Ousted Ukrainian President Viktor Yanukovych speaks during a news conference in Rostov-on-Don, Russia, on Feb. 28, 2014. (Xinhua/Liu Yiran)
MOSCOW, Feb. 28 (Xinhua) -- Ousted Ukrainian President Viktor Yanukovych said Friday he would not ask Russia for military support to resolve domestic crisis, but he blamed some Western powers for the chaos in his country.
"Any military operation is unacceptable in that situation ... I 'll return to Ukraine as soon as my and my family's safety are guaranteed," he told a press conference in Russia's Rostov-on-Don, some 1,000 km southwest of Moscow, in his first public appearance after a week-long hiding.
Meanwhile, Yanukovych said he was surprised that Russian President Vladimir Putin had been "silent."
"I haven't met Putin, only spoke to him by phone. We agreed to meet when he'll find such an opportunity," he said. "After a meeting with Putin, I'll understand his position, and we'll discuss these issues."
"Russia must use all available resources to put an end to the chaos and terror that exist in Ukraine today," Yanukovych said.
He added that it did not mean Russia must do anything, but Russia could not stay indifferent to the fate of such a big partner like Ukraine.
However, Yanukovych stressed that he was "categorically against intervention into Ukraine."
He claimed "I am still the president, because I am alive, I didn't step down in line with the Constitution, and impeachment was not declared."
For that, Yanukovych said he was not going to take part in the presidential elections scheduled on May 25, because they were, in his opinion, illegally announced by the opposition-controlled Supreme Rada, the parliament.
The ousted president blamed "irresponsible" Western powers for chaos and lawlessness in his country.
"Outcome of the crisis will be difficult as a result of irresponsible Western policy of supporting Maiden (the Independence Square)," he said.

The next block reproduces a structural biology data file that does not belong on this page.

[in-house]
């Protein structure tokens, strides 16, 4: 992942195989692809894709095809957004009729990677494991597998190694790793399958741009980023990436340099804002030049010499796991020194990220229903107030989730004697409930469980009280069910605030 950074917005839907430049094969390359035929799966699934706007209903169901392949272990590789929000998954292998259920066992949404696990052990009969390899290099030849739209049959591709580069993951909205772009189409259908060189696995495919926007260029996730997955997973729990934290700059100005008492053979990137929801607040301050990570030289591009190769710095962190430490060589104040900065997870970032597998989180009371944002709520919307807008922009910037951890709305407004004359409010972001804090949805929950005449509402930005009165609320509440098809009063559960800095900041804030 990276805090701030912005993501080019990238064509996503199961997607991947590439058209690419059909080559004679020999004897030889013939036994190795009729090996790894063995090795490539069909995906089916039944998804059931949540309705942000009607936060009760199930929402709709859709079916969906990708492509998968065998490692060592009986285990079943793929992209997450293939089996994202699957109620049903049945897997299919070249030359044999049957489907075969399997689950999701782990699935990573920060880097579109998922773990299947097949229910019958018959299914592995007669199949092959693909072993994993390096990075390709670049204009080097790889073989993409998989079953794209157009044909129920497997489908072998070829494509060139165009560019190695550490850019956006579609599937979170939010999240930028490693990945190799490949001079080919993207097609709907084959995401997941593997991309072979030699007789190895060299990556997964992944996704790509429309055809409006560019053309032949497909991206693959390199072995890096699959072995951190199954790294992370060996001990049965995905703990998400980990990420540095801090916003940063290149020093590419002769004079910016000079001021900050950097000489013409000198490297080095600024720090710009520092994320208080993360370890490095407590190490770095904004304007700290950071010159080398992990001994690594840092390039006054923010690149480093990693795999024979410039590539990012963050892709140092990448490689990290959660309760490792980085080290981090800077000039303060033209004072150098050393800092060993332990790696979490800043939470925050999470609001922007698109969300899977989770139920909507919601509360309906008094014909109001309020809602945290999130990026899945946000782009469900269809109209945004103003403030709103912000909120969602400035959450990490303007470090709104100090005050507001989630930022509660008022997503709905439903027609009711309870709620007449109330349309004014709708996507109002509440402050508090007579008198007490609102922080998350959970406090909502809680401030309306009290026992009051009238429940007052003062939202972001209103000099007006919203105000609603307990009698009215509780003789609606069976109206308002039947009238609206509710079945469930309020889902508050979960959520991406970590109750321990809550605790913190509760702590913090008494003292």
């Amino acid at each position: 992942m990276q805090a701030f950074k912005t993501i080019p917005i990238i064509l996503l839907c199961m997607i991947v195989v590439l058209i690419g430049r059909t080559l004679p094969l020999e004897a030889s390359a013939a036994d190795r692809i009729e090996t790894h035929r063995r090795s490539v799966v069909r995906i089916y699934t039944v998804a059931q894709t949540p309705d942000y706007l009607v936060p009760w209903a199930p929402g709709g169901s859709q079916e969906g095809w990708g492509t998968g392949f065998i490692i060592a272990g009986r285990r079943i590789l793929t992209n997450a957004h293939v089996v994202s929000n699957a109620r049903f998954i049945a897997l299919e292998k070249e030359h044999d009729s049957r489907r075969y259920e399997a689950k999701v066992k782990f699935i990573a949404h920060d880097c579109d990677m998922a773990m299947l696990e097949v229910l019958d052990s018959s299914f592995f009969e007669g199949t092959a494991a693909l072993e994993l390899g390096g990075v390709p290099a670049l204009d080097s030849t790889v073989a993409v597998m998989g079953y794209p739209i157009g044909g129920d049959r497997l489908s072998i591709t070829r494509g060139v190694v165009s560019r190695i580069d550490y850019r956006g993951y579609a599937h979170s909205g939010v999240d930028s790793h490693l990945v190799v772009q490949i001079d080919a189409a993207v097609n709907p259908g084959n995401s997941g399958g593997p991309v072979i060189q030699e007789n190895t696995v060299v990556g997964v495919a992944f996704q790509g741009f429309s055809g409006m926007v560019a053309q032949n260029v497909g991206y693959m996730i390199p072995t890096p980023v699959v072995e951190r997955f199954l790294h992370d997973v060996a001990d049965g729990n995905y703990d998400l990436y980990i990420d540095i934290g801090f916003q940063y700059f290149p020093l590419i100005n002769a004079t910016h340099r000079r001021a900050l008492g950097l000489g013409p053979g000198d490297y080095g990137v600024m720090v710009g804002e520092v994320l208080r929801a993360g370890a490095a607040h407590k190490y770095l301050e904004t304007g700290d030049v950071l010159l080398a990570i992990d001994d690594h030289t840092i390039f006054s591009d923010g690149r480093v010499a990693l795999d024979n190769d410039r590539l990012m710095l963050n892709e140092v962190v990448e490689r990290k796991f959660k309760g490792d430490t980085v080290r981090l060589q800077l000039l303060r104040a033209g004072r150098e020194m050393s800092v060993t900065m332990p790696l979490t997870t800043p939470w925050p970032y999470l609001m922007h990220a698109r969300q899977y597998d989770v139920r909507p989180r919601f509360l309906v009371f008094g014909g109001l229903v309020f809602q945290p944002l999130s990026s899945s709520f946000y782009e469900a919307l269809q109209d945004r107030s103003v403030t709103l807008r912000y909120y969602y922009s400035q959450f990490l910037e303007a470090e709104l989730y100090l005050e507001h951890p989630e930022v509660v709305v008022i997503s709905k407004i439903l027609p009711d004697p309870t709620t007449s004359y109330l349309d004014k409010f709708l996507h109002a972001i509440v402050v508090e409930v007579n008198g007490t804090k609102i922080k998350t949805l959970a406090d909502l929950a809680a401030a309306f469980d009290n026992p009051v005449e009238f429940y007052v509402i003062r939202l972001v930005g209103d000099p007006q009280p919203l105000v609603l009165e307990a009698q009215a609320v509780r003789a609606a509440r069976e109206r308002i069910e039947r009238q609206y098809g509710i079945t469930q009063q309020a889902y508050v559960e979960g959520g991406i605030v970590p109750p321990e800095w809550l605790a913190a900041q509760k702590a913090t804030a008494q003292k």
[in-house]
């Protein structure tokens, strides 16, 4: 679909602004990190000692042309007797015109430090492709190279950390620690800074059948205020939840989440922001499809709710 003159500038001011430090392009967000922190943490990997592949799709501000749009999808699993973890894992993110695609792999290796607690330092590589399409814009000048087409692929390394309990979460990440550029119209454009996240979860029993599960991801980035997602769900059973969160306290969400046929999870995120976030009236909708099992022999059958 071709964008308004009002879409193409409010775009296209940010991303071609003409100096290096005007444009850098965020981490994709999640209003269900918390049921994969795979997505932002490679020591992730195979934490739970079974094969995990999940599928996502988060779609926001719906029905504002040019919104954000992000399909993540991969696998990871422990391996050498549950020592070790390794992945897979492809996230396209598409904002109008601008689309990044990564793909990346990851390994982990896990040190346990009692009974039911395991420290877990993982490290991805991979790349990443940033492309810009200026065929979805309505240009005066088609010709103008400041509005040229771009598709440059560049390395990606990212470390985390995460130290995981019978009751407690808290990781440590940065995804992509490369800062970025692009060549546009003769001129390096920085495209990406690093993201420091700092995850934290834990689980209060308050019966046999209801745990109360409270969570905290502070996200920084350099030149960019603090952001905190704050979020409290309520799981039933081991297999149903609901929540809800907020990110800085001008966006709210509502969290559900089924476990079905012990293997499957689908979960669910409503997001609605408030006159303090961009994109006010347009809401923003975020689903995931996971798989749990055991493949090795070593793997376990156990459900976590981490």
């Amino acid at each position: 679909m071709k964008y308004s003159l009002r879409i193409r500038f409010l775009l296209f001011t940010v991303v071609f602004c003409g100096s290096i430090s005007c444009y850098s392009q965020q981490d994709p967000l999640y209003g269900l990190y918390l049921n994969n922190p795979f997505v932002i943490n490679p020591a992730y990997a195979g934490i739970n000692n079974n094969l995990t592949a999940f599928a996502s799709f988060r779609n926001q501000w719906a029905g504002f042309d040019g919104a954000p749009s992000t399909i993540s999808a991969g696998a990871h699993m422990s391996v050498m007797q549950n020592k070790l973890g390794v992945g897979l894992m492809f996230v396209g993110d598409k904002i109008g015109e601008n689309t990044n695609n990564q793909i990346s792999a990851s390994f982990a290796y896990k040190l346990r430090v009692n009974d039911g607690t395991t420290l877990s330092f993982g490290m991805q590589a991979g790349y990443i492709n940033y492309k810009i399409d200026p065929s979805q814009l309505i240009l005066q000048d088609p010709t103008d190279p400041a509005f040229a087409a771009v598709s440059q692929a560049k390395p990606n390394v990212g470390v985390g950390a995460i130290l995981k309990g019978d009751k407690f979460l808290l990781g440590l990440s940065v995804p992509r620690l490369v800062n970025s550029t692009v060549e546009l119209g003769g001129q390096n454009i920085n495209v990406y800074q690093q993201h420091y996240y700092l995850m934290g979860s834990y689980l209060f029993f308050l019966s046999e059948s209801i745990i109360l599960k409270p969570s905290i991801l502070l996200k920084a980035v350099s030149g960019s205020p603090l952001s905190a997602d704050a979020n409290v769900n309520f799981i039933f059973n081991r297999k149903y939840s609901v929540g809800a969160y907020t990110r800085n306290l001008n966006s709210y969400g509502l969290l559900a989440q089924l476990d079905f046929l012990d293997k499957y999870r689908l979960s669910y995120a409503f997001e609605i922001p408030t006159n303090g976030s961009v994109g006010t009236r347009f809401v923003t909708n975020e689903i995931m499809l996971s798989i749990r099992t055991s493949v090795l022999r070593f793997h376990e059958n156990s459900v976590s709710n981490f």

"But we'll overcome," he stressed.
Yanukovych said the current parliament was illegitimate because power in Ukraine has been seized by nationalists "who represent absolutely minority of the population."
He accused the opposition of violating the agreement on constitutional reform signed on Feb. 21. The agreement, if implemented, could have calmed the situation, he said.
"I'd like to hear answer from the (Western) guarantors of the agreement. They didn't even try to reach me, even by phone. This issue is still on agenda," Yanukovych said.
"What happened afterwards could only be called lawlessness, terror and chaos. Rada has been making decisions, coercing some members to vote," he said.
"These are not Parliament's decisions, these are Maiden's decisions," he added.
He said the responsibility lay on "visible and invisible supporters" of the opposition, including those in the West and United States.
Meanwhile, he said, "I am ashamed. Moreover I'd like to beg pardon for what happened, for I failed to keep stability and allowed lawlessness in the country."
However, Yanukovych insisted that he "did not escape."
"I moved from Kiev to Kharkov, when I was fired at by automatic guns," he said. "I asked head of administration and chairman of Rada who accompanied me to fly to Donetsk while I fly to Lugansk. We were warned by military and air traffic controllers that they' ll intercept us unless we change the route. So we got to land in Donetsk."
Speaking of his Mezhyhirya residence that was seized by Ukraine 's new authorities, Yanukovych said he was planning legal action to retrieve the estate.
"Very soon international lawyers will appeal to courts because it isn't Ukrainian property," he said, adding that he had never had any property or bank accounts abroad.
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